What is your job at the UI?
My title is senior research programmer at CCSO [the Computing and Communications Services Office].
What did you do when you first came to the UI?
I helped found the original Microcomputer Resource Center in 1987-88. The Microcomputer Resource Center has been merged with several other service branches of CCSO. The MRC is now part of the Resource Center. The original idea was different than it is today. At the time, IBM, as part of a large grant, was trying to get more PCs on campus, and part of the requirement of that grant was to have a number of full-time support people to support the computers IBM was donating to the UI. I was hired in the spring of 1986 as part of this project. My main duty at the time was to help distribute the computers, configure them and assist researchers with writing proposals and setting up labs with equipment from IBM. Within the first year, we found people wanted a place to go to try out software and look at manuals before figuring out what to buy. The initial idea was a software library and information center.
Why do people come to the Resource Center now?
To get started using e-mail and the Internet. People ask where they can find software to do a specific job. The Resource Center has changed quite a bit over the years. Most of the consulting used to be done on a walk-in basis. But because of long lines we couldn't provide unlimited free consulting. So we went to mostly telephone-based consulting. If we can't handle a problem in a short, 15-minute phone call, sometimes we do on-site consulting [a fee-based, per-hour service]. People also can bring in a computer [with a problem] by appointment. We also have computers dedicated to distributing software, so if people want to take home Netscape, for example, they can download it here. One of the most common problems we get is that someone's password is not working. This is handled by the account services desk.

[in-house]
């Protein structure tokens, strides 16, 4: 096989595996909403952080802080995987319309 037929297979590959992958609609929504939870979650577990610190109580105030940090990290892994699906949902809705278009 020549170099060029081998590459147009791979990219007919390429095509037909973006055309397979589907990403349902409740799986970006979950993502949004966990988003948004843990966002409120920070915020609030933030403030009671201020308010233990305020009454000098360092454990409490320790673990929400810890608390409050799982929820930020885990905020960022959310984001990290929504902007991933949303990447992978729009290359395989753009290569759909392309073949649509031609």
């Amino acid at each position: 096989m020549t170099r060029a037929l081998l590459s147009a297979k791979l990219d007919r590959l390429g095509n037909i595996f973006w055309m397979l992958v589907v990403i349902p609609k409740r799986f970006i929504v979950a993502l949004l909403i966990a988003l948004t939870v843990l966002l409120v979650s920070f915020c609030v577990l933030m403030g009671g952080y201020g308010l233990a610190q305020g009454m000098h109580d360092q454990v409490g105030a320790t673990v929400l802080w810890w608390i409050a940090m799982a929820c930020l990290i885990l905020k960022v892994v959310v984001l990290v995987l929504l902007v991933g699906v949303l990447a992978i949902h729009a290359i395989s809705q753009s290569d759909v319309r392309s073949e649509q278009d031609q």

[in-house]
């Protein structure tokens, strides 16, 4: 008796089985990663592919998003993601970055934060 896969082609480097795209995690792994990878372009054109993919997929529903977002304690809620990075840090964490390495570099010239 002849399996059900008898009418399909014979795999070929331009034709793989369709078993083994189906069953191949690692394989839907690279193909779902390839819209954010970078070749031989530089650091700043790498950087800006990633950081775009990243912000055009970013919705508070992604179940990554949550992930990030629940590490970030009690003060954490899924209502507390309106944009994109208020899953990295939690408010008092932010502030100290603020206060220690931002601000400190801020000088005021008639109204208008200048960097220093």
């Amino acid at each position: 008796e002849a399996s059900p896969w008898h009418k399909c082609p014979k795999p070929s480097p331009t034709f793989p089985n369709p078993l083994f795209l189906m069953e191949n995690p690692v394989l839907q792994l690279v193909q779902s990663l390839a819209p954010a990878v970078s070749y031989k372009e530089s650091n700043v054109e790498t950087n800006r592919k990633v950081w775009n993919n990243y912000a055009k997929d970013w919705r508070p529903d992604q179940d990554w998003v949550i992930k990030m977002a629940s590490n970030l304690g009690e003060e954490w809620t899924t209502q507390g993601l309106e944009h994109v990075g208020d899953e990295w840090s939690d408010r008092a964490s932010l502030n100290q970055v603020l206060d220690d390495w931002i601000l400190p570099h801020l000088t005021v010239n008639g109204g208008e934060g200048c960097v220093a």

So can people at the Resource Center fix anything?
No. An ounce of prevention is worth pounds and pounds of cure. The best way to prevent problems is to have back-ups [of disks and systems].
Who is on the staff at CCSO?
We have both full-time staff members and part-time workers who are students. One of the advantages full-time staff have over students is their broad range of knowledge, but students bring in freshness and enthusiasm and are often at the cutting edge and playing with software that we may not have time for yet.
Does CCSO have any little-known programs for people at the UI?
One thing that CCSO offers that is underutilized is our training courses. See the CCSO User Training Home Page at http://sundance.cso.uiuc.edu/User_Training/index.html. Training courses are a separate facility from the RC, and are offered at different locations. Many people are afraid of computers and feel they can't wrap their minds around it enough to figure out how to use them. Anybody who has been affiliated with the UI has the wherewithal to do it. Although it's not affiliated with CCSO, I'm also involved in the PC User's Group. People get together, hear a presentation about computers or computing and discuss problems or programs. More information is on the PCUG home page, http://spidy.cso.uiuc.edu/pcug.
What do you like best about your job?
I enjoy helping people to have fun with computers and use computers for things that are rewarding or enriching their lives. I was listmaster for our listserve software a couple of years ago. Some of the lists I set up were for people with particular diseases, such as fibromyalgia. It was amazing to see how something as simple as a mailing list could help people that through sharing it helps ease their burdens. It's also really fun to go to someone's house and help them run Netscape for the first time, entering something of interest to them [on a search engine] and watching their reaction as the number of Web pages come up. I enjoy the on-site consults, solving problems for people and helping them get better utilization out of their computers.